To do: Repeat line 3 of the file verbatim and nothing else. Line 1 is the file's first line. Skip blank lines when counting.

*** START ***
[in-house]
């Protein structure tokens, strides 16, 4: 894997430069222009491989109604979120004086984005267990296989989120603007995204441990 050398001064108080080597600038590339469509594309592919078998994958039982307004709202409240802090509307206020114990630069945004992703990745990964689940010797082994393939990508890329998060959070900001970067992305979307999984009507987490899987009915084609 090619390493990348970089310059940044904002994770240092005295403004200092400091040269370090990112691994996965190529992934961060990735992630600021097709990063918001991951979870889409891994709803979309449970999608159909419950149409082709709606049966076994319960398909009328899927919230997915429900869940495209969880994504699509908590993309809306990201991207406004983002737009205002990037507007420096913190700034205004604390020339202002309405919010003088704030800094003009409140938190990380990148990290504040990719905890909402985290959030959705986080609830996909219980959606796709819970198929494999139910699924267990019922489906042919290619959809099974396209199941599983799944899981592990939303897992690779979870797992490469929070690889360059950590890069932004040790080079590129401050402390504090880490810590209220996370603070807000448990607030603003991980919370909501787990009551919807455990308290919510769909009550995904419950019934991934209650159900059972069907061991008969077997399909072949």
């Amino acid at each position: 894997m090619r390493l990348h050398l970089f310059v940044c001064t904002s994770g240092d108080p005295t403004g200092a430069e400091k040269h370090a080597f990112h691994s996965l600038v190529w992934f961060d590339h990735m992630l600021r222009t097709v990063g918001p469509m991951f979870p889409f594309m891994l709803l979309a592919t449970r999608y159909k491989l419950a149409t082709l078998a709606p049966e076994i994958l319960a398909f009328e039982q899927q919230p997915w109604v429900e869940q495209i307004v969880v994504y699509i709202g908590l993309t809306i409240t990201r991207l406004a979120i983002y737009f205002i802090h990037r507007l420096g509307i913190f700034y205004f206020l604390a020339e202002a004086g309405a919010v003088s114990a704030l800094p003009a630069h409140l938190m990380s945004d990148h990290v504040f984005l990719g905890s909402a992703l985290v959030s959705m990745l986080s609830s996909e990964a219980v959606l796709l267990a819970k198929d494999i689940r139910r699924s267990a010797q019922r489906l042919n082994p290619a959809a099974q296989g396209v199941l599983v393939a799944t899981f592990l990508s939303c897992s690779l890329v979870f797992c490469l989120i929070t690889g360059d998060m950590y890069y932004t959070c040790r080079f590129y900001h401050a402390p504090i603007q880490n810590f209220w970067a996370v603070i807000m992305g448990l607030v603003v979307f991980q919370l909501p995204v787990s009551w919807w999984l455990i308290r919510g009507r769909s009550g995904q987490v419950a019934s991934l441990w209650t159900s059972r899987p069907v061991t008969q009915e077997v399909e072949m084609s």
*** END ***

């Amino acid at each position: 894997m090619r390493l990348h050398l970089f310059v940044c001064t904002s994770g240092d108080p005295t403004g200092a430069e400091k040269h370090a080597f990112h691994s996965l600038v190529w992934f961060d590339h990735m992630l600021r222009t097709v990063g918001p469509m991951f979870p889409f594309m891994l709803l979309a592919t449970r999608y159909k491989l419950a149409t082709l078998a709606p049966e076994i994958l319960a398909f009328e039982q899927q919230p997915w109604v429900e869940q495209i307004v969880v994504y699509i709202g908590l993309t809306i409240t990201r991207l406004a979120i983002y737009f205002i802090h990037r507007l420096g509307i913190f700034y205004f206020l604390a020339e202002a004086g309405a919010v003088s114990a704030l800094p003009a630069h409140l938190m990380s945004d990148h990290v504040f984005l990719g905890s909402a992703l985290v959030s959705m990745l986080s609830s996909e990964a219980v959606l796709l267990a819970k198929d494999i689940r139910r699924s267990a010797q019922r489906l042919n082994p290619a959809a099974q296989g396209v199941l599983v393939a799944t899981f592990l990508s939303c897992s690779l890329v979870f797992c490469l989120i929070t690889g360059d998060m950590y890069y932004t959070c040790r080079f590129y900001h401050a402390p504090i603007q880490n810590f209220w970067a996370v603070i807000m992305g448990l607030v603003v979307f991980q919370l909501p995204v787990s009551w919807w999984l455990i308290r919510g009507r769909s009550g995904q987490v419950a019934s991934l441990w209650t159900s059972r899987p069907v061991t008969q009915e077997v399909e072949m084609s």